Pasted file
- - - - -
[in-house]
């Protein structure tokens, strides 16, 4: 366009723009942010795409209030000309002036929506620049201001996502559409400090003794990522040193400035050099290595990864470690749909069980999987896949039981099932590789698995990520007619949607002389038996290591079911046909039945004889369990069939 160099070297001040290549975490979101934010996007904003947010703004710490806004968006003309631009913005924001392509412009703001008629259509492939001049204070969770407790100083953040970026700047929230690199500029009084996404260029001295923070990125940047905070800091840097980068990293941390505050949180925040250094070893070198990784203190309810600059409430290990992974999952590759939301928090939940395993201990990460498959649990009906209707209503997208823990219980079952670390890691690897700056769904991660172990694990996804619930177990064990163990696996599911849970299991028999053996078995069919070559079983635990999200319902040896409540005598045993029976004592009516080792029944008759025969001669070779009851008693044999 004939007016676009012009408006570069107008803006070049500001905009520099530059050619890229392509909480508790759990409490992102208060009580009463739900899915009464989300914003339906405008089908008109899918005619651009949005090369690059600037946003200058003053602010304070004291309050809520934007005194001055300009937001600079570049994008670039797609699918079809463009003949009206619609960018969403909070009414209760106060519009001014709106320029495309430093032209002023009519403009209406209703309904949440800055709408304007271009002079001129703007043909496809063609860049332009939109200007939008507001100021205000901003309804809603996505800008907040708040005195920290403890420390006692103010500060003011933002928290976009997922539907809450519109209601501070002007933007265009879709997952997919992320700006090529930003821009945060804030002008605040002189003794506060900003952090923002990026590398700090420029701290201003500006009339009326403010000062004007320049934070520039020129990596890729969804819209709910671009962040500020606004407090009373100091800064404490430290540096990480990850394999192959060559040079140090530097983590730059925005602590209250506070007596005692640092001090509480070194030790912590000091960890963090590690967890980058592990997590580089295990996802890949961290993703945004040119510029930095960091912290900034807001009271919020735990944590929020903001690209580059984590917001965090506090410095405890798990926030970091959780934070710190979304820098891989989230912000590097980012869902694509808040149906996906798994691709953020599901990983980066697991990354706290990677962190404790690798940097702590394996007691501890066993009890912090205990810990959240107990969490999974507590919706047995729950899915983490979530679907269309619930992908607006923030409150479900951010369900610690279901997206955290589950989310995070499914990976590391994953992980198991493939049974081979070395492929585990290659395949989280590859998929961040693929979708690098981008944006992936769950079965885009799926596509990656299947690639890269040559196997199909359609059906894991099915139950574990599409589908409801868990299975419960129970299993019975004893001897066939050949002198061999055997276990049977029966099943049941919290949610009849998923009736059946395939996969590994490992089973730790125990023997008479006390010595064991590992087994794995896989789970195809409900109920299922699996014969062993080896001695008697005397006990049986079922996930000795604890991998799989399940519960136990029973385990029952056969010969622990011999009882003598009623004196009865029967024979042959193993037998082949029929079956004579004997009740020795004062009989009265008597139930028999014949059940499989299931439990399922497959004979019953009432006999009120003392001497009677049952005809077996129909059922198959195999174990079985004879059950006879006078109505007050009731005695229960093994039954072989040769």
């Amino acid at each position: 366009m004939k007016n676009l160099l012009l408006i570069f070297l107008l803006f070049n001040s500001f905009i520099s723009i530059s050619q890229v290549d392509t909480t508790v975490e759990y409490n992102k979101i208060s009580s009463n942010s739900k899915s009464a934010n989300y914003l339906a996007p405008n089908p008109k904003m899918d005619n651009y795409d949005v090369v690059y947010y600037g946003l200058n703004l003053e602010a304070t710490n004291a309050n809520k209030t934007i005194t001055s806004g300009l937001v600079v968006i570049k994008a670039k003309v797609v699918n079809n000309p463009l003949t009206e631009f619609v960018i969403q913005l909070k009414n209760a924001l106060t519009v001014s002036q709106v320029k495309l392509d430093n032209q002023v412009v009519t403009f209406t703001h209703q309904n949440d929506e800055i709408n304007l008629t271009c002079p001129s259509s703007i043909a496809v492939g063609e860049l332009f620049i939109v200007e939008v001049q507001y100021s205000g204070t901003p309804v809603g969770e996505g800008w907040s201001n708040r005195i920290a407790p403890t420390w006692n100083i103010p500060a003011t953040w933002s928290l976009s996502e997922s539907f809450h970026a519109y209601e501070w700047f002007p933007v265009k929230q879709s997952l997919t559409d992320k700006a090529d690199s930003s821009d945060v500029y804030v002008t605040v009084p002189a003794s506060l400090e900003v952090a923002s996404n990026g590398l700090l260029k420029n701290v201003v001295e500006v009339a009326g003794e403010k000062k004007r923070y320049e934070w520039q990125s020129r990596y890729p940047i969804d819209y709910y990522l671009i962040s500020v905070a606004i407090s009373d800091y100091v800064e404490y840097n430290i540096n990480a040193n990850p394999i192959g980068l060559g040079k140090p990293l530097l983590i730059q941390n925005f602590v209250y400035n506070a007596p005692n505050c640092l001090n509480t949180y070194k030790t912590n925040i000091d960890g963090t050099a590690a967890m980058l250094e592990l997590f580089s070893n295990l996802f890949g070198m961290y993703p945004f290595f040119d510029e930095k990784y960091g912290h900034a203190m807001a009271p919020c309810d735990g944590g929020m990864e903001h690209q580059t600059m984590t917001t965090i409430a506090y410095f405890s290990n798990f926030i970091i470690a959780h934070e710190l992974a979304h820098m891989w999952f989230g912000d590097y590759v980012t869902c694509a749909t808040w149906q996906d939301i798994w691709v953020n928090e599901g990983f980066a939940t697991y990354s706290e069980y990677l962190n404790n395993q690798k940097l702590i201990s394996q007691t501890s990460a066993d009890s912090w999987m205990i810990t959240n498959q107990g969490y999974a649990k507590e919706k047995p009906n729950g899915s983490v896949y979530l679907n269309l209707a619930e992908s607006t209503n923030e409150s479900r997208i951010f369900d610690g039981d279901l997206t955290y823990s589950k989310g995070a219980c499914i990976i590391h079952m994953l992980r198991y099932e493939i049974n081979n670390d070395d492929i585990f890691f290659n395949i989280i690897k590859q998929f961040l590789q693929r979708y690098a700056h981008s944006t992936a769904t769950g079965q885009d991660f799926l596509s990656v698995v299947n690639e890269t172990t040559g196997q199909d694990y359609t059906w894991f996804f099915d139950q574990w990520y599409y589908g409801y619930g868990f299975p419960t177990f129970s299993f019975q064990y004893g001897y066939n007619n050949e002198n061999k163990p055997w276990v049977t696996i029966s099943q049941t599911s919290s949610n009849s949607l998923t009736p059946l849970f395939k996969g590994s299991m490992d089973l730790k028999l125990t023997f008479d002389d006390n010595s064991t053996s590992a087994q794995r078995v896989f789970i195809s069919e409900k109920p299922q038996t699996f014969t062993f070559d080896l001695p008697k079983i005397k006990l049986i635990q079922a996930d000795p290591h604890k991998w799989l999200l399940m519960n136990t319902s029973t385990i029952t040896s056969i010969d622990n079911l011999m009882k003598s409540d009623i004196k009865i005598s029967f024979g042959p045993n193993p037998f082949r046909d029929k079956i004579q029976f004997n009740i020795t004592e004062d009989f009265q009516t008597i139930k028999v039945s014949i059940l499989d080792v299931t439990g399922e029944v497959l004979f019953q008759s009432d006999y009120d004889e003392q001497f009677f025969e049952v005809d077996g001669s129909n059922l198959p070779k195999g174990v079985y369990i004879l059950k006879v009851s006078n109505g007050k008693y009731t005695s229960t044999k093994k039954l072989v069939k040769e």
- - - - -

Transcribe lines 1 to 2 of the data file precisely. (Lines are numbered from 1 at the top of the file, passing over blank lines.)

[in-house]
């Protein structure tokens, strides 16, 4: 366009723009942010795409209030000309002036929506620049201001996502559409400090003794990522040193400035050099290595990864470690749909069980999987896949039981099932590789698995990520007619949607002389038996290591079911046909039945004889369990069939 160099070297001040290549975490979101934010996007904003947010703004710490806004968006003309631009913005924001392509412009703001008629259509492939001049204070969770407790100083953040970026700047929230690199500029009084996404260029001295923070990125940047905070800091840097980068990293941390505050949180925040250094070893070198990784203190309810600059409430290990992974999952590759939301928090939940395993201990990460498959649990009906209707209503997208823990219980079952670390890691690897700056769904991660172990694990996804619930177990064990163990696996599911849970299991028999053996078995069919070559079983635990999200319902040896409540005598045993029976004592009516080792029944008759025969001669070779009851008693044999 004939007016676009012009408006570069107008803006070049500001905009520099530059050619890229392509909480508790759990409490992102208060009580009463739900899915009464989300914003339906405008089908008109899918005619651009949005090369690059600037946003200058003053602010304070004291309050809520934007005194001055300009937001600079570049994008670039797609699918079809463009003949009206619609960018969403909070009414209760106060519009001014709106320029495309430093032209002023009519403009209406209703309904949440800055709408304007271009002079001129703007043909496809063609860049332009939109200007939008507001100021205000901003309804809603996505800008907040708040005195920290403890420390006692103010500060003011933002928290976009997922539907809450519109209601501070002007933007265009879709997952997919992320700006090529930003821009945060804030002008605040002189003794506060900003952090923002990026590398700090420029701290201003500006009339009326403010000062004007320049934070520039020129990596890729969804819209709910671009962040500020606004407090009373100091800064404490430290540096990480990850394999192959060559040079140090530097983590730059925005602590209250506070007596005692640092001090509480070194030790912590000091960890963090590690967890980058592990997590580089295990996802890949961290993703945004040119510029930095960091912290900034807001009271919020735990944590929020903001690209580059984590917001965090506090410095405890798990926030970091959780934070710190979304820098891989989230912000590097980012869902694509808040149906996906798994691709953020599901990983980066697991990354706290990677962190404790690798940097702590394996007691501890066993009890912090205990810990959240107990969490999974507590919706047995729950899915983490979530679907269309619930992908607006923030409150479900951010369900610690279901997206955290589950989310995070499914990976590391994953992980198991493939049974081979070395492929585990290659395949989280590859998929961040693929979708690098981008944006992936769950079965885009799926596509990656299947690639890269040559196997199909359609059906894991099915139950574990599409589908409801868990299975419960129970299993019975004893001897066939050949002198061999055997276990049977029966099943049941919290949610009849998923009736059946395939996969590994490992089973730790125990023997008479006390010595064991590992087994794995896989789970195809409900109920299922699996014969062993080896001695008697005397006990049986079922996930000795604890991998799989399940519960136990029973385990029952056969010969622990011999009882003598009623004196009865029967024979042959193993037998082949029929079956004579004997009740020795004062009989009265008597139930028999014949059940499989299931439990399922497959004979019953009432006999009120003392001497009677049952005809077996129909059922198959195999174990079985004879059950006879006078109505007050009731005695229960093994039954072989040769």